Australian scientists have discovered an entirely new mineral, unique in structure and composition among the world's 4,000 known types.

The discovery was made by mineralogists at University of Adelaide, who say it shows the infinite variability and creativity of natural structures.

The attractive new crystal was first uncovered by a mining company in WA, handed on to CSIRO for initial research, and was given to University of Adelaide researcher Dr Peter Elliott for more detailed analysis.

It has been dubbed ‘Putnisite’, for Australian mineralogists Andrew and Christine Putnis.

Putnisite occurs as tiny crystals, smaller than 0.5 mm in diameter, and is found on volcanic rock.

It appears as dark pink spots on green and white rocks. Under a microscope, putnisite is revealed to form almost perfect cube-shaped crystals.

The mineral combines the elements strontium, calcium, chromium, sulphur, carbon, oxygen and hydrogen - a very unusual combination. It has yet to be determined if the new mineral will have any practical use.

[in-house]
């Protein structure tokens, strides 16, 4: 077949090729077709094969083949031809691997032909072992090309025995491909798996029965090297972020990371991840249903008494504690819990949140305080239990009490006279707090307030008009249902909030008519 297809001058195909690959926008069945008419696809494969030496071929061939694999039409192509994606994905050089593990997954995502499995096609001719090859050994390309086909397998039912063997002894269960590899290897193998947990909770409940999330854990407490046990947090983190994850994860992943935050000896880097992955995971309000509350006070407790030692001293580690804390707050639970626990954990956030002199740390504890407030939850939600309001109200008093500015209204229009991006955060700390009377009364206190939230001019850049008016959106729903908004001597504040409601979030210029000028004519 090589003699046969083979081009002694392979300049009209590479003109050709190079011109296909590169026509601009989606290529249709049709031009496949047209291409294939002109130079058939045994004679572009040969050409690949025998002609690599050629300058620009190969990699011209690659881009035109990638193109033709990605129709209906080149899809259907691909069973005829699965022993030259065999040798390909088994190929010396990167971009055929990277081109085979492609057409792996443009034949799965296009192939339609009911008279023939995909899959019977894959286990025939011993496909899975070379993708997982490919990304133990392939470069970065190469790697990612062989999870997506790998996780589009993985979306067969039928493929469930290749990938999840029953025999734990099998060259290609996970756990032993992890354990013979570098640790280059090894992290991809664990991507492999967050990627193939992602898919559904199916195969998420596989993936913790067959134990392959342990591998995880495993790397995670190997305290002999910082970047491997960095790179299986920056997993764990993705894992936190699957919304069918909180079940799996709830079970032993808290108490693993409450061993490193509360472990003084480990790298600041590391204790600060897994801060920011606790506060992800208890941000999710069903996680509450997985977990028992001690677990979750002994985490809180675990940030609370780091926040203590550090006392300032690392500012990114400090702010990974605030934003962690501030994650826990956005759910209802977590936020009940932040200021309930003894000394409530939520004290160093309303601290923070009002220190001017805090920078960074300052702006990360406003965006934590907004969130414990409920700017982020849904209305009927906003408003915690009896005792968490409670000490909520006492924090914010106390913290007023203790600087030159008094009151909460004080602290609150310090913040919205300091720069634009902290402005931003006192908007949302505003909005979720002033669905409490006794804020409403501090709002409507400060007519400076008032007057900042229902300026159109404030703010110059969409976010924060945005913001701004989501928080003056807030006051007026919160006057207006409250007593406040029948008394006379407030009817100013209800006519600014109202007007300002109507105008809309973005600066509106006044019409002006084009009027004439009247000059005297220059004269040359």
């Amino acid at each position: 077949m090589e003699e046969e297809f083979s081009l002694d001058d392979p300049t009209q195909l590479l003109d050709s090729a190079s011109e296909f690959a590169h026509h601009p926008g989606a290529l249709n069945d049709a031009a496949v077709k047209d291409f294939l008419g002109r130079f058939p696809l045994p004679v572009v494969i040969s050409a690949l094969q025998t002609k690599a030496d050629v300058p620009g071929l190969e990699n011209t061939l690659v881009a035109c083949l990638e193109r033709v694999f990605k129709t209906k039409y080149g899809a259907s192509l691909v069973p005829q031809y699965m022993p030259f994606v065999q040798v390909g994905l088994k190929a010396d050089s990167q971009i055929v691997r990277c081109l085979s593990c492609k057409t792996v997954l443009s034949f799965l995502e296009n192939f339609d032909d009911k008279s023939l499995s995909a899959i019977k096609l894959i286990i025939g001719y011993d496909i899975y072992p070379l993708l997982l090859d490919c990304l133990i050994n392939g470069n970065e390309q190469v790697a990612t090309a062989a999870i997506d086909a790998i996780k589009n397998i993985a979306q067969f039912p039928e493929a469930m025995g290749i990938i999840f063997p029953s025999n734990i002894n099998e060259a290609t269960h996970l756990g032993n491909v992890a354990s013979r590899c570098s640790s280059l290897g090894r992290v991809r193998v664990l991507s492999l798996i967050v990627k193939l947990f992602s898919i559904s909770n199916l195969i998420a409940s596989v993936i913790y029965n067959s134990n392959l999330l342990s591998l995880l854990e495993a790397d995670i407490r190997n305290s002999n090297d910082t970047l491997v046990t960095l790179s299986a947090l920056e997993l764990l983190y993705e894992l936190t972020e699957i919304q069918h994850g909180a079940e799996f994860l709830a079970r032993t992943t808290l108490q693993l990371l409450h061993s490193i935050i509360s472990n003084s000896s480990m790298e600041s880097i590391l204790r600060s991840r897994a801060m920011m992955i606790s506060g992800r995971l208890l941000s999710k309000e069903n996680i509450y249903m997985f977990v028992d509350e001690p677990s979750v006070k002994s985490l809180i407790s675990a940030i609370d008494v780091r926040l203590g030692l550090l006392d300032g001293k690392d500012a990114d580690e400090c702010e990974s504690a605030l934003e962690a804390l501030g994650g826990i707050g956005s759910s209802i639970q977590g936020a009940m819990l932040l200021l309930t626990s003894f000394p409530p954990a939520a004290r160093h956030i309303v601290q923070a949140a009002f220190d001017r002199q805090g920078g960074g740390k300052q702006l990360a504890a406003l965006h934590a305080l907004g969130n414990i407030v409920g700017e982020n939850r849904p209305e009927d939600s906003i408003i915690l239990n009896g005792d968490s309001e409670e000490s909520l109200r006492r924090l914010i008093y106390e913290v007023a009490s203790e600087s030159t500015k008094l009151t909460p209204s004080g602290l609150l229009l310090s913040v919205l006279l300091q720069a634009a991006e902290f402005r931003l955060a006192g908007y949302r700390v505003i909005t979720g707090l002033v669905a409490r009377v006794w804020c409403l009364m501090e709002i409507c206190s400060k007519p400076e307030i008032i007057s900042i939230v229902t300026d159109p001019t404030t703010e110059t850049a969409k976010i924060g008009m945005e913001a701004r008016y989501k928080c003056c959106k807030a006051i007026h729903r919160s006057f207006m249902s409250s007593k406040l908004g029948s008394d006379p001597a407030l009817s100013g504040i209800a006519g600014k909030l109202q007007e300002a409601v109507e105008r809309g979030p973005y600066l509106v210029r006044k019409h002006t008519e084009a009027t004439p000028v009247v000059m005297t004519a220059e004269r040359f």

Dr Elliot says it shows there may be no limit to the forms that materials in our universe will take.

“Nature seems to be far cleverer at dreaming up new chemicals than any researcher in a laboratory,” he said.

“Most minerals belong to a family or small group of related minerals, or if they aren't related to other minerals they often are to a synthetic compound - but putnisite is completely unique and unrelated to anything.

“What defines a mineral is its chemistry and crystallography... by x-raying a single crystal of mineral you are able to determine its crystal structure and this, in conjunction with chemical analysis, tells you everything you need to know about the mineral,” he said.

Dr Elliott has researched 12 new Australian minerals in the past seven years, seven of those he found himself.

The first known sample of putnisite was found in a surface outcrop at Lake Cowan, north of Norseman in Western Australia.

Putnisite is described in detail in a report published in Mineralogical Magazine.